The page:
Healthcare
by Christina Smith
Knight Community Journalism Fellow
Aug 17, 2008 | 3670 views |  0 comments | 34 34 recommendations | email to a friend | print
Anniston: Whats next?

Aging baby boomers, a shortage of family doctors and rising healthcare costs affect every corner of the United States. Anniston’s medical community says the area’s healthcare industry is shifting to meet the growing demand on its services.

More healthcare options are available today in Anniston than any time in its history. That’s a rarity in an age when medical facilities are consolidating in large metropolises and moving away from smaller, regional hospitals.

In this instance, Anniston is bucking a national trend, and officials believe services and options will continue to grow and improve so patients do not have to travel out of town or out of state for the best care.

A shared understanding exists — today’s actions or lack thereof will have an impact on the future of health care in Anniston, especially because of the predicted strain by the baby boomers.

One local official said if the right actions and steps are not made to ensure quality health care, the entire area will suffer, especially the aging residents.

“The ‘boomers’ are going to face a situation where most of the need for care giving will fall on themselves and their family members,” Randall Frost, director of Senior Services for the East Alabama Regional Planning and Development Commission, says.

All aspects of the health care system in this community, including the area’s two largest hospitals, private doctors and government officials, must start brainstorming about ways to attract physicians and health care business owners and companies to Anniston to meet future health care needs.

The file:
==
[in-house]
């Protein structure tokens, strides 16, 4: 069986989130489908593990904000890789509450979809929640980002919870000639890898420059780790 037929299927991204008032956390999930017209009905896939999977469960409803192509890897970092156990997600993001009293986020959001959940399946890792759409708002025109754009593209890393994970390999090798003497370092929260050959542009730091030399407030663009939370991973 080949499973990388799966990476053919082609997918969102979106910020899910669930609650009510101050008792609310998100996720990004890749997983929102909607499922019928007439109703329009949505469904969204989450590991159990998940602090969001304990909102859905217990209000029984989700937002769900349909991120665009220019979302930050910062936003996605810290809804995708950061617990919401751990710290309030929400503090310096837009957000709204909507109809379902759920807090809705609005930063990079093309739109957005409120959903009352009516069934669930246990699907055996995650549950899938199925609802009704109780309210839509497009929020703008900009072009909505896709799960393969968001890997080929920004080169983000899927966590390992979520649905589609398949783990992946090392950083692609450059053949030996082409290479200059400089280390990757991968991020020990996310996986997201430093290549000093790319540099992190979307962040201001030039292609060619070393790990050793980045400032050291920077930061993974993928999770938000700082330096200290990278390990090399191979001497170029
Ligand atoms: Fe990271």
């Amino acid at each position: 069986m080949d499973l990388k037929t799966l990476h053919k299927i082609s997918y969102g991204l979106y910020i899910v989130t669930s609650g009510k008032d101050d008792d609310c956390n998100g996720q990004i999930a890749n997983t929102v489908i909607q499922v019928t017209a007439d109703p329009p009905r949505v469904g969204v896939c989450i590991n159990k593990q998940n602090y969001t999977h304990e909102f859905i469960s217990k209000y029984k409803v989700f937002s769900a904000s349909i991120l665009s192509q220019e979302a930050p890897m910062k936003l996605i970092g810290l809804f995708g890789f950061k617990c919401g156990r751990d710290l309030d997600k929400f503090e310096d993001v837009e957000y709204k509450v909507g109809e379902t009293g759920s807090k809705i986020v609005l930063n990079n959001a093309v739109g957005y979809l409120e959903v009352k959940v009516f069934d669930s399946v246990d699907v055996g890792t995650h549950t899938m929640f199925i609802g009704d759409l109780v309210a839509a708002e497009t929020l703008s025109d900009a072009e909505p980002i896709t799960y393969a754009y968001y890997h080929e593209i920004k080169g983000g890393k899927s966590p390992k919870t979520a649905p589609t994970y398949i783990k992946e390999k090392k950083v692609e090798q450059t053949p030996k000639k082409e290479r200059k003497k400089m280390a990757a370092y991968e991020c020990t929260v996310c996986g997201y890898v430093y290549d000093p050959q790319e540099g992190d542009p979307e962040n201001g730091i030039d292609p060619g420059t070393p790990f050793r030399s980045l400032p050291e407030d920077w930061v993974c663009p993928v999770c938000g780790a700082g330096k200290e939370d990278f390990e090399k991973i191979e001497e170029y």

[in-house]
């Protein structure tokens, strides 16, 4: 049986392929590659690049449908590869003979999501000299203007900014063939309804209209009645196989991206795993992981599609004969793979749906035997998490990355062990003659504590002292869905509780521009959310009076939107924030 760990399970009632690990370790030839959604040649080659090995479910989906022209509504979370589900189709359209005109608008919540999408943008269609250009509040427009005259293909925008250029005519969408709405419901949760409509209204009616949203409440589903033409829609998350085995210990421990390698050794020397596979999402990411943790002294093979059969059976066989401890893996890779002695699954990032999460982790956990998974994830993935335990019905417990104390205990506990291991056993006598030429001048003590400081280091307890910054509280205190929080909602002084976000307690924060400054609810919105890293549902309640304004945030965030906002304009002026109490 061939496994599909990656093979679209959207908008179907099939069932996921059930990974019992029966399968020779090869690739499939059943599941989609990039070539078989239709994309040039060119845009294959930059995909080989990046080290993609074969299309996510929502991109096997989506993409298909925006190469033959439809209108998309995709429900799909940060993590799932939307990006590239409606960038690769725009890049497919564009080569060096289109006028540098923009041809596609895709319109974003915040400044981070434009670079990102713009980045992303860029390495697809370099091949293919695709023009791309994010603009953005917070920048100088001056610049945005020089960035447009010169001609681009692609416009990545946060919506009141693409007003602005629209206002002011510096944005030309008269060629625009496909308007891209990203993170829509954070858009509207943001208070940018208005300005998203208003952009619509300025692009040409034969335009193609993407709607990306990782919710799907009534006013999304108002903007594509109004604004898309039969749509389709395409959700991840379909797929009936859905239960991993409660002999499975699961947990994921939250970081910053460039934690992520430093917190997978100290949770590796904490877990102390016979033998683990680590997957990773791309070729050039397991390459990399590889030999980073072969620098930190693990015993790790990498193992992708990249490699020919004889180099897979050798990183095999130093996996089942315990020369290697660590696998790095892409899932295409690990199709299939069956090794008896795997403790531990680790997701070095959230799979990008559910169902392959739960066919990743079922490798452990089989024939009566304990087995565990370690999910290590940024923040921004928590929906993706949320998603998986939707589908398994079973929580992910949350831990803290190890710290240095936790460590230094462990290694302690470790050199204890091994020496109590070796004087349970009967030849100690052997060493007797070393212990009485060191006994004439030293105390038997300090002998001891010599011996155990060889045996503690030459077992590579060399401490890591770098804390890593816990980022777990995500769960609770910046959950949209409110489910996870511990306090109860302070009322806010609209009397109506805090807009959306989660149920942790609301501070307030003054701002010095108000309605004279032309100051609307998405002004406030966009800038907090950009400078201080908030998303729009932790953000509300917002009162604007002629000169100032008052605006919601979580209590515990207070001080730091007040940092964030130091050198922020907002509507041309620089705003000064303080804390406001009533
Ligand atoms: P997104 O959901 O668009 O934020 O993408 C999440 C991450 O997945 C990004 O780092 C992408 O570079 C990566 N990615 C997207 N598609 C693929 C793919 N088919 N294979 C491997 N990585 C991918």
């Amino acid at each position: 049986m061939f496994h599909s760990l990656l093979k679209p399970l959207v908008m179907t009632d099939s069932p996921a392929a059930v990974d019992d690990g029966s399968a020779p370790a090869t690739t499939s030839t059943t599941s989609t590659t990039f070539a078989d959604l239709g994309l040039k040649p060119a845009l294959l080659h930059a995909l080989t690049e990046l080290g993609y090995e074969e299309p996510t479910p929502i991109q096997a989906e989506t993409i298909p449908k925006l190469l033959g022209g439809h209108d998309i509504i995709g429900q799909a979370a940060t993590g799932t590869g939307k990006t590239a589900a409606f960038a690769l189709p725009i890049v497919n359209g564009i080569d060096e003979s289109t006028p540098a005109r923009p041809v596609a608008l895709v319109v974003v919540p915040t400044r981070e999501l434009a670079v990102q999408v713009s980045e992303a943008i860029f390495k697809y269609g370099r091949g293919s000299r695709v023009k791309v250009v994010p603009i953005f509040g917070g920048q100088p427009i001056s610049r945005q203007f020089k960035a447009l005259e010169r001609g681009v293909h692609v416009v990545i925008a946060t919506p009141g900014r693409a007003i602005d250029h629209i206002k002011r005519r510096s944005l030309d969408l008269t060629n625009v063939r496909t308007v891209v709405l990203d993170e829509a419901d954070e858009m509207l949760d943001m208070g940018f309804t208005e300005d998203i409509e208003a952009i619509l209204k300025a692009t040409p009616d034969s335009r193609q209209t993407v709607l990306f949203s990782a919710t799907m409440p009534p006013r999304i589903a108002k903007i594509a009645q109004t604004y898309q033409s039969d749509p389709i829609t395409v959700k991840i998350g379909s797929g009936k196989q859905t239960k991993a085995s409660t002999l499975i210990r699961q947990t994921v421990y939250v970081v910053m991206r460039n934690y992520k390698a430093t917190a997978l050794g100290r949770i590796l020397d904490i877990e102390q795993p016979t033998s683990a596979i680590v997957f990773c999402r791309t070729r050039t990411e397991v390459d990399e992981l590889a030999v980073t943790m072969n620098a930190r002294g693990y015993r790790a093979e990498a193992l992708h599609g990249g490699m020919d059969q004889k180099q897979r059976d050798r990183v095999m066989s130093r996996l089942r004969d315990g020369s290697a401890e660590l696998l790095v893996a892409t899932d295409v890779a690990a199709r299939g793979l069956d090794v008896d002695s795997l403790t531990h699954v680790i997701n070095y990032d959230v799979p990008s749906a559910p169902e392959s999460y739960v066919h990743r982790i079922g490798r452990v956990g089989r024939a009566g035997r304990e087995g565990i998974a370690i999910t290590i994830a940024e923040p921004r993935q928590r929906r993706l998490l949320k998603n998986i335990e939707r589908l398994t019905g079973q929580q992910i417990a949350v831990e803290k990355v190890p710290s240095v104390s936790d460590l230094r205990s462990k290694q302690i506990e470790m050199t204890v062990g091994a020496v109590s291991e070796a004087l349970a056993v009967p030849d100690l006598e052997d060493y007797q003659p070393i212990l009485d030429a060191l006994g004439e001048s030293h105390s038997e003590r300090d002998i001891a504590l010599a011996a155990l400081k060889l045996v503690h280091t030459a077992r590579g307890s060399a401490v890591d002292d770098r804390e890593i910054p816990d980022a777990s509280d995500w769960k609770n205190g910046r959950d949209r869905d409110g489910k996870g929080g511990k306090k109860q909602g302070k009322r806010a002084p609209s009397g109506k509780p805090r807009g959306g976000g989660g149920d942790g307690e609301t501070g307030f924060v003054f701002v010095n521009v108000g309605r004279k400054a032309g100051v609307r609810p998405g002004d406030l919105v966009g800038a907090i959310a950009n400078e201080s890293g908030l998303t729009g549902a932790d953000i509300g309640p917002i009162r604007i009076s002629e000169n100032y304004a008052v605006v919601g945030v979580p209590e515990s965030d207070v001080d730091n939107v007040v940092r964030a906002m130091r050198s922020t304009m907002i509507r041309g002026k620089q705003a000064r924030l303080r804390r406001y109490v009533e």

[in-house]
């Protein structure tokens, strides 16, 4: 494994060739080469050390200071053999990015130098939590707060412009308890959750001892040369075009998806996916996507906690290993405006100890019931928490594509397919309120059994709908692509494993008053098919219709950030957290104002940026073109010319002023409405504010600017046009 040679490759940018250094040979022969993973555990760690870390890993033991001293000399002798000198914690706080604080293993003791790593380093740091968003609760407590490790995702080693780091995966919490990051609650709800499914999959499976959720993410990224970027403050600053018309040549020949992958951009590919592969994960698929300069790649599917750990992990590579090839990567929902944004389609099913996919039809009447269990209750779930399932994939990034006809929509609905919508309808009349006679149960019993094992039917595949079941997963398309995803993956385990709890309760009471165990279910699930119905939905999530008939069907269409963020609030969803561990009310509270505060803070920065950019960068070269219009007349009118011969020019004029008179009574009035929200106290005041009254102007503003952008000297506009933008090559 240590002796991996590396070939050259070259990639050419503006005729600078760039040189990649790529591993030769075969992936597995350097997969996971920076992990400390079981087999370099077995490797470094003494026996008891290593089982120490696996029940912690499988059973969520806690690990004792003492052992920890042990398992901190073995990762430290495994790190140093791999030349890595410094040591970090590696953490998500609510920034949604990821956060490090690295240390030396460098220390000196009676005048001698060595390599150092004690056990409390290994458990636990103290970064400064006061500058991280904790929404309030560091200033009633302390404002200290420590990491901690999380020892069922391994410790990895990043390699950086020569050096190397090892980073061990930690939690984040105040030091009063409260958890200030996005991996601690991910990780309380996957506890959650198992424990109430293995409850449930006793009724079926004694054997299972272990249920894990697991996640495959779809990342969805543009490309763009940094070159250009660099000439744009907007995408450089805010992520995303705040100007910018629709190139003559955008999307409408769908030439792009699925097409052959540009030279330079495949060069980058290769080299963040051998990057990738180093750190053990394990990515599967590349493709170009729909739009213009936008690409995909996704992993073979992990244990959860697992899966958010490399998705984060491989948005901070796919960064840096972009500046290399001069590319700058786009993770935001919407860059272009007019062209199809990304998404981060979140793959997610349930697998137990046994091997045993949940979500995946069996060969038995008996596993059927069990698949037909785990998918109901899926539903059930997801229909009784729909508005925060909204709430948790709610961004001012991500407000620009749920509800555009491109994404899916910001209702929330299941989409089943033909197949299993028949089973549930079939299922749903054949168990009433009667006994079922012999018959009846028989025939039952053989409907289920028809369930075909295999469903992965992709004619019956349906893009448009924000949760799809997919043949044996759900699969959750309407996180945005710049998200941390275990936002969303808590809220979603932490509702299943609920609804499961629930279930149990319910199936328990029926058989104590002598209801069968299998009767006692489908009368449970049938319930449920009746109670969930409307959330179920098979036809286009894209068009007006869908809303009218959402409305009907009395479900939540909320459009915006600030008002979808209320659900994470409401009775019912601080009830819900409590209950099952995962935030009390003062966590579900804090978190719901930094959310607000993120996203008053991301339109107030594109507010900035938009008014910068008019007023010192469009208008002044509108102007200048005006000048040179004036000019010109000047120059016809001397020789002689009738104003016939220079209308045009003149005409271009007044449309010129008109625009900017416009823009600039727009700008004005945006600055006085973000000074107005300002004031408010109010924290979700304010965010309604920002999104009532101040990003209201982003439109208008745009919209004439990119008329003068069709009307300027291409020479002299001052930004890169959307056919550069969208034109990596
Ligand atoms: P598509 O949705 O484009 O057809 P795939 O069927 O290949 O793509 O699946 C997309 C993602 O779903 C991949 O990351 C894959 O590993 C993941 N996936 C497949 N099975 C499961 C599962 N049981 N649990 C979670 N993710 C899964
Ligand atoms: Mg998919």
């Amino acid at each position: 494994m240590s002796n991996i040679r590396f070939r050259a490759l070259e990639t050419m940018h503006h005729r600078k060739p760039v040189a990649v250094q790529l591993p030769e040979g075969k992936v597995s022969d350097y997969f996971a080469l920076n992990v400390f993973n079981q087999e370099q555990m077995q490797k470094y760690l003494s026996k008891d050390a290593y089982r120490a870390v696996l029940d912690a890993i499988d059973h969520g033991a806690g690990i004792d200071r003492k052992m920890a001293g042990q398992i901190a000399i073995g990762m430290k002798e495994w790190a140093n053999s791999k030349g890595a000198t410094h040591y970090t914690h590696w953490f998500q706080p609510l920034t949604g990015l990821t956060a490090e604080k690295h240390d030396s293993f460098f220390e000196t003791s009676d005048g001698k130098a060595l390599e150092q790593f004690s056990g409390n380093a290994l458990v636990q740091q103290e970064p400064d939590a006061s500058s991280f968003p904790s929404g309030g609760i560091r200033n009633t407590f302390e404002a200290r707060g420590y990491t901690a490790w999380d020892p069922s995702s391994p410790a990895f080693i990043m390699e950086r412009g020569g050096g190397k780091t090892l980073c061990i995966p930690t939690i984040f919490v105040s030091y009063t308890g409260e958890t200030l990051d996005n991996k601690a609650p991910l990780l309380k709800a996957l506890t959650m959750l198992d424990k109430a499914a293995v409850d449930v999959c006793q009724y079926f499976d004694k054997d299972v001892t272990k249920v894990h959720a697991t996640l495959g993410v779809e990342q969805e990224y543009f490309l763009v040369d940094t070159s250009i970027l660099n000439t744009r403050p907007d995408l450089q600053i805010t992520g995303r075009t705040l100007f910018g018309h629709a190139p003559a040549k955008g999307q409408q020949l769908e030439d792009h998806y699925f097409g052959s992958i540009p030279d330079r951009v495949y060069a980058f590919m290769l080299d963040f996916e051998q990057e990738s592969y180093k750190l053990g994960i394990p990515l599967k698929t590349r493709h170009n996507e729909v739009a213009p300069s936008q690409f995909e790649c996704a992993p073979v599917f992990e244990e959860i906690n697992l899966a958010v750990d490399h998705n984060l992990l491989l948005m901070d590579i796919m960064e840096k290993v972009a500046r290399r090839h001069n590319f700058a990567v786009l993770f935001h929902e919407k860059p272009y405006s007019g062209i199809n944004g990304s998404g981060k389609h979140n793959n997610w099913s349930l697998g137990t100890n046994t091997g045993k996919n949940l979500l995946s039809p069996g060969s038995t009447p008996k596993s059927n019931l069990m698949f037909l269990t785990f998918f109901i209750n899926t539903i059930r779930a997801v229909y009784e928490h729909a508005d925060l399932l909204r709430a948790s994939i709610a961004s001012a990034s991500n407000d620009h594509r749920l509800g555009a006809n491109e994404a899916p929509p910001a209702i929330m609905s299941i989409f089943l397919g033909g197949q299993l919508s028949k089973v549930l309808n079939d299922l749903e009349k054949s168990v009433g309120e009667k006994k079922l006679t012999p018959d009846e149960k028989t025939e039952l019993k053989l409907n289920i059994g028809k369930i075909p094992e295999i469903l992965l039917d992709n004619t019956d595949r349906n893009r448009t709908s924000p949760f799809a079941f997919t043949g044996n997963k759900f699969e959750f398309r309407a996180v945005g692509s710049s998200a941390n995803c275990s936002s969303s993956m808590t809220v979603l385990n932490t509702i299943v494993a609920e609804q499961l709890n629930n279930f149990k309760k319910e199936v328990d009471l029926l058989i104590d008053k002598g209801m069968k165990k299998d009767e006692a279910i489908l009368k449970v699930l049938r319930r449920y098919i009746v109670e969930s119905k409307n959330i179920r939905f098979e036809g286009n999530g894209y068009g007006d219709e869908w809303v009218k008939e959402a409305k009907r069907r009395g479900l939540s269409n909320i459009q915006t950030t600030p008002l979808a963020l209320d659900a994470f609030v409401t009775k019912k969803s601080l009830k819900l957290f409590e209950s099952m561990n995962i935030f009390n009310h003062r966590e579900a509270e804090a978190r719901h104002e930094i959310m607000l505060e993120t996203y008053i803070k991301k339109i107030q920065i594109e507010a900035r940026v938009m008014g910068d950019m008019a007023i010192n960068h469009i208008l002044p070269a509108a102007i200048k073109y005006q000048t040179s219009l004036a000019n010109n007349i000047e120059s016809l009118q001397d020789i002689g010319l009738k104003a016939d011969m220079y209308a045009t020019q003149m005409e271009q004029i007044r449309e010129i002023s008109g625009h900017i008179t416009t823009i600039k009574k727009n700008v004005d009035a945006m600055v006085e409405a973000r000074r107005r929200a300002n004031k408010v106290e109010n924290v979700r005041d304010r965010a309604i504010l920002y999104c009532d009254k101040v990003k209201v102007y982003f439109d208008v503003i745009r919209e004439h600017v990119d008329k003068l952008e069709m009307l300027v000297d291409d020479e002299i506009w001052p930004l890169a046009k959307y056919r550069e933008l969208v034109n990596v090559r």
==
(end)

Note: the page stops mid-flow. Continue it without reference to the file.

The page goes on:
It could be too late 20 years from now when the first baby boomer will be 82, and have a potential need for more medical care and a new type of housing.

Who’s gonna be my doctor? There is a shortage of primary care physicians — in pediatrics, internal medicine and family practice. This is becoming an increasing concern for Anniston officials.

Roughly 50 of the area’s nearly 180 doctors are family and internal medicine physicians — of which about six will retire at some point this year.

Officials at Stringfellow Memorial Hospital and Regional Medical Center are kicking it into high gear to recruit and retain family physicians.

Hilary Folsom, manager of physician services at RMC, said the lack of family physicians could be due to lifestyle desires. She said many new medical school graduates do not want to be on call 24 hours a day, seven days a week. The specialty practices give them flexibility and, typically, higher salaries.

The biggest risk associated with not having enough family physicians, officials said, will be the reduction of continuous follow-up care.

Local doctors have long waiting lists and often turn away patients — a trend predicted to continue. Emergency rooms are often packed.

Corey Ewing, chief operating officer of Stringfellow Memorial Hospital, said the hospital is making a concerted effort right now to prevent a potential extreme shortage in local family physicians. By year-end, he said, Ewing hopes to hire at least nine new doctors.

“We are going to have to add doctors,” he said.